“Take him away! I don’t want him here”, she squeals, as I walk in through the front door.
I am the second car on scene, which is just as well, because I’m single-crewed. The car that beat me there was triple-crewed, curiously enough. I was glad to see Tim there; he knows the couple well. In addition, there is a probationer, and a Special Constable. The solidly-built Special is doing his best to keep the man from getting to his lady-love. Tim is trying to reason with the woman, in the hope she’ll come down from being a squeaky, hyperventilating ball of fury.
“Oi”, I call out. “Can we all just shut up for ten seconds, I can’t hear myself think in this racket”. Weirdly (and unusually), they listen to me. As the flat falls quiet for a couple of seconds, the man is breathing heavily. The woman collapses on a kitchen chair, sobbing with all the coherence of a 2-month old, and all six of us are just staring back and forth at each other for a second.
“Right”. I say, taking control of the situation in the brief moment of silence before the hurricane. “You”, pointing at the man. “Let’s go to the living room and have a chat”. Tim starts leading the woman out of the kitchen and into the bedroom. Good thinking. Kitchens are the most dangerous rooms in the house when there’s a chance a fight will break out. Heavy pans, plenty of knives, boiling water – it never ends well.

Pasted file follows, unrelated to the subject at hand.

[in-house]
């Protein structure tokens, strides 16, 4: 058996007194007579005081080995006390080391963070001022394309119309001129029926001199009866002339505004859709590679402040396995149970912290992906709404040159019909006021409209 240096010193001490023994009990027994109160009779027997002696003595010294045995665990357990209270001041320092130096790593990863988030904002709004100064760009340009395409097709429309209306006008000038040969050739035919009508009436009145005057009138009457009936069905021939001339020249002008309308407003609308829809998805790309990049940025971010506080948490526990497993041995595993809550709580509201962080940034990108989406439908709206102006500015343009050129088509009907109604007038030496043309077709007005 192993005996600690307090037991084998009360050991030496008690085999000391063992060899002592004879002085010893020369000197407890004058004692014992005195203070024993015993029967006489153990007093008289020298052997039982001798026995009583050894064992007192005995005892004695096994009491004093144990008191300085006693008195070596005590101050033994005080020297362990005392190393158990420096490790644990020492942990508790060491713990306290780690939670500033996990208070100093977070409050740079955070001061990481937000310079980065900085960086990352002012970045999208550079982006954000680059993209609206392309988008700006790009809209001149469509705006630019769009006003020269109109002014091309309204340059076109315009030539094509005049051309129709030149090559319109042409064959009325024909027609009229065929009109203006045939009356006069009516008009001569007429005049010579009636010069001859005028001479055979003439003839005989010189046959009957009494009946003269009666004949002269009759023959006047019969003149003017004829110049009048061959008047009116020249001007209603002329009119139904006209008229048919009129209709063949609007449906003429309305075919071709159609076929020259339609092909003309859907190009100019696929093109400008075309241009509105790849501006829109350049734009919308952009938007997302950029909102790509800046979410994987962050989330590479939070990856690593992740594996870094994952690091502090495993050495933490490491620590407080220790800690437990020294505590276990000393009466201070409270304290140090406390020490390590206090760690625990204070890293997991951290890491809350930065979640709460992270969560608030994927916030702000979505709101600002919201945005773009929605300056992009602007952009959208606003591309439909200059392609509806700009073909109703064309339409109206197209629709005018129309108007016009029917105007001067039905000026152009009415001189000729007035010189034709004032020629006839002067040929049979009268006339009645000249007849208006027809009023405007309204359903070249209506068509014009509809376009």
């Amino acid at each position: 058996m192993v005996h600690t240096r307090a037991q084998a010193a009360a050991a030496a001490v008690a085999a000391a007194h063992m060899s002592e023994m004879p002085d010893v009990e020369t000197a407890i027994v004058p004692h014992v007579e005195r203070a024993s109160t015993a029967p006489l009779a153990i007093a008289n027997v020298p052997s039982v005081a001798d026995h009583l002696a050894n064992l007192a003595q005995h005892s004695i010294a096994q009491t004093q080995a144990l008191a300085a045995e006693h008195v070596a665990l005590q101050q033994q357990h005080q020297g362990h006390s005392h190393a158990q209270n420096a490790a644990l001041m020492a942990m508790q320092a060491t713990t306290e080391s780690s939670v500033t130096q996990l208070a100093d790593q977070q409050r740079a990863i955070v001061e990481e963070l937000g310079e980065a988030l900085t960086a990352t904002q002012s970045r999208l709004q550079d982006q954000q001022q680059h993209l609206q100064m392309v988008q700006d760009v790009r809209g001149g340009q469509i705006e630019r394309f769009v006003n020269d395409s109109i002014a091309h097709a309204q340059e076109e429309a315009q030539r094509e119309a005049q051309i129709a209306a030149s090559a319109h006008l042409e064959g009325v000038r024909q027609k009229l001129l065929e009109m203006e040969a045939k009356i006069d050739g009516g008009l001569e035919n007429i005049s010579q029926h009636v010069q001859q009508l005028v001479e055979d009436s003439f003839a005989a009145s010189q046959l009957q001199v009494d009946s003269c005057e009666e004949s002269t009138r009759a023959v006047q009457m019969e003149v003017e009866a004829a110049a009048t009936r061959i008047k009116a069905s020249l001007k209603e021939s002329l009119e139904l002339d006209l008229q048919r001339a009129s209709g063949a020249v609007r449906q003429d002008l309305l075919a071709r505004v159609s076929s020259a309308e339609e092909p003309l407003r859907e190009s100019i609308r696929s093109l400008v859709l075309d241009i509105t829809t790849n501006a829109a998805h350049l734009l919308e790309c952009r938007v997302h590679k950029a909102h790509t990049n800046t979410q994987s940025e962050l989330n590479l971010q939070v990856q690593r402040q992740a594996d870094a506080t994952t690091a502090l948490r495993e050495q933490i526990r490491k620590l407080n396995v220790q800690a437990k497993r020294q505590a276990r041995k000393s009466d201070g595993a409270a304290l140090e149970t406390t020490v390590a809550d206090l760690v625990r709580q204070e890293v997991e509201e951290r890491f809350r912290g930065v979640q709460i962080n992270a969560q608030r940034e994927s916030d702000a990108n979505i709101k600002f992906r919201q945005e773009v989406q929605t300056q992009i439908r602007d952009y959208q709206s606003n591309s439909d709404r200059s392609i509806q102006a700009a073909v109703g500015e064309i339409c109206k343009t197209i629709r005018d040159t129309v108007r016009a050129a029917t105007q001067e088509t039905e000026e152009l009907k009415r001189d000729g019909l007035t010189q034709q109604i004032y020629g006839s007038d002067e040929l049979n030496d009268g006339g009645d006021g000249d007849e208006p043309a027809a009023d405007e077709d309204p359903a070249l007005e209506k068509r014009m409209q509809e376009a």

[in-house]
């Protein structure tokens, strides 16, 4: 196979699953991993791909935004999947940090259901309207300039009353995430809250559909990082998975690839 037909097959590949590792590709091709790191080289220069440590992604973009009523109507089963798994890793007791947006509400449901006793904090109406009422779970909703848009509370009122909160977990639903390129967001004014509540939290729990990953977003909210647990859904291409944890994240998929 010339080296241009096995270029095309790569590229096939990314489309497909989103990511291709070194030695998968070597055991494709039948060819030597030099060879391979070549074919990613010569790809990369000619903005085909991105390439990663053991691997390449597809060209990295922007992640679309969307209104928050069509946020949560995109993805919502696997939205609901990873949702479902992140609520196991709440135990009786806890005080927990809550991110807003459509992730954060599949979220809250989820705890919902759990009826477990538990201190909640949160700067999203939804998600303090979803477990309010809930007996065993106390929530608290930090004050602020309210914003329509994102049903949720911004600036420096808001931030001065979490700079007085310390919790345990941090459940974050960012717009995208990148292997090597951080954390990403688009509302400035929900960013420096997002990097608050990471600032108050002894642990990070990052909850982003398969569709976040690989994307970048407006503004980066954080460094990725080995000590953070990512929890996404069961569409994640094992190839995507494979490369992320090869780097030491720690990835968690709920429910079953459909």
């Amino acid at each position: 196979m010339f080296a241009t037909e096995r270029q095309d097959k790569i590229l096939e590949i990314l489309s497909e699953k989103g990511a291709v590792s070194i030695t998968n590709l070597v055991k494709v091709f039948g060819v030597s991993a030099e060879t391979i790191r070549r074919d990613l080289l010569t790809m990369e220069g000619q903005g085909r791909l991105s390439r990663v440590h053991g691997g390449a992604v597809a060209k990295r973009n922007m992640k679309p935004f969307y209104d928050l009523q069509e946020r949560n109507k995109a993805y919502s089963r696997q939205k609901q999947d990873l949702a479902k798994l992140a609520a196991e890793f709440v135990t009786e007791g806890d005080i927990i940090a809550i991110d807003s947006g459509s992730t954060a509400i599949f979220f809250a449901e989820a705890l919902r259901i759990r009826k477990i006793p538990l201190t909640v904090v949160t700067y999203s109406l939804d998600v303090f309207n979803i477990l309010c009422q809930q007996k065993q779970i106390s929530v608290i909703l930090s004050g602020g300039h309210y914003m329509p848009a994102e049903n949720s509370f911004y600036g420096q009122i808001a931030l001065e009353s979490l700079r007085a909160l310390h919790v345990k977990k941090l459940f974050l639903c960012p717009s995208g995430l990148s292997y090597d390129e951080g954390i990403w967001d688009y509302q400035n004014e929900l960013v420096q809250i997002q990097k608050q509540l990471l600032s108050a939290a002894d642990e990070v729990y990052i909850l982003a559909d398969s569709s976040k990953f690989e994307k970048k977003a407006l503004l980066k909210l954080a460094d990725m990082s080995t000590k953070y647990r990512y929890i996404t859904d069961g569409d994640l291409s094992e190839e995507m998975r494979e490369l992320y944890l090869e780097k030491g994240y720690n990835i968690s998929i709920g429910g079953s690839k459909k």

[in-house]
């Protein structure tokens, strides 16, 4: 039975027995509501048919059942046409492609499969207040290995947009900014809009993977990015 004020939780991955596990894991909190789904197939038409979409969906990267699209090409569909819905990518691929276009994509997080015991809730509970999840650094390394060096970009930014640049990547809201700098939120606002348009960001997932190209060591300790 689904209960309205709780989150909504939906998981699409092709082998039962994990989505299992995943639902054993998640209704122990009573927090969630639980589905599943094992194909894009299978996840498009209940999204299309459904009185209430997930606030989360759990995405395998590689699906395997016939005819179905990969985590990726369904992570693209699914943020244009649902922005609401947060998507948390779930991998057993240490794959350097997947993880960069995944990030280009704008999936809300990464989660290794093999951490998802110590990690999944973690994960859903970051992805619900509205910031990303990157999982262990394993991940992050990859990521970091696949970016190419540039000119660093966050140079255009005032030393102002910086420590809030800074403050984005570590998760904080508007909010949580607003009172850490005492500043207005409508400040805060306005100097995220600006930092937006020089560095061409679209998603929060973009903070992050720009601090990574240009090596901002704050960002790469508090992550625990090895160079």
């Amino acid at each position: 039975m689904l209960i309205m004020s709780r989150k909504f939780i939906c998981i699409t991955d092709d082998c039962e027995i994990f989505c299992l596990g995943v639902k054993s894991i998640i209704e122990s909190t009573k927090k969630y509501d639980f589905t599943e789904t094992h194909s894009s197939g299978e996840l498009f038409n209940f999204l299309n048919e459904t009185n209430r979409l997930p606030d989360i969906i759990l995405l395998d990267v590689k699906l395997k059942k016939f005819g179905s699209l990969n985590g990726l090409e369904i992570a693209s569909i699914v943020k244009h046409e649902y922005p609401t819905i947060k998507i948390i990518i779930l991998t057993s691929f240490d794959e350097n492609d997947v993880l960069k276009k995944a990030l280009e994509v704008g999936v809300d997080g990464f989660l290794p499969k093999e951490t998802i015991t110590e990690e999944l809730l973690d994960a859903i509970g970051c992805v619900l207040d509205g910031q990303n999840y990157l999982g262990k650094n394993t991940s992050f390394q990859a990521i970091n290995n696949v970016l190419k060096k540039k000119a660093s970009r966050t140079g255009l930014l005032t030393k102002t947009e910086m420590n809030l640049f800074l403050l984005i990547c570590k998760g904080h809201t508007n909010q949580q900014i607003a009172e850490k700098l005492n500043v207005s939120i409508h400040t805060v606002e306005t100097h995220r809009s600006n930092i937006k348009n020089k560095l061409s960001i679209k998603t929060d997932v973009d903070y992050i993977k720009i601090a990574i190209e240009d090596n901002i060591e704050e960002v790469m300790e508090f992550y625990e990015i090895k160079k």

I wave the Special over to me, and after we’ve had a brief chat with the king of this particularly squalid castle, we explain to him that he needs to be arrested so we can interview him properly. I let the Special get the body (police slang for ‘making the arrest’), mostly for my own amusement. He ruins my entertainment by knowing what he’s doing, and the arrest goes pretty smoothly.
Well. I say smoothly… It was going well until the man suddenly changes his mind. Immediately after the Special applies one hand-cuff to him, decides he doesn’t want to get arrested after all. He starts struggling half-heartedly, but then suddenly finds some strength and a burst of uninhibited inspiration for mayhem. He boots the Special in the shins, and manages to swipe my legs from under me. I hit the floor with an almighty crash, landing the back of my head against the side of a table. Pain shoots through me briefly, but then fades away again.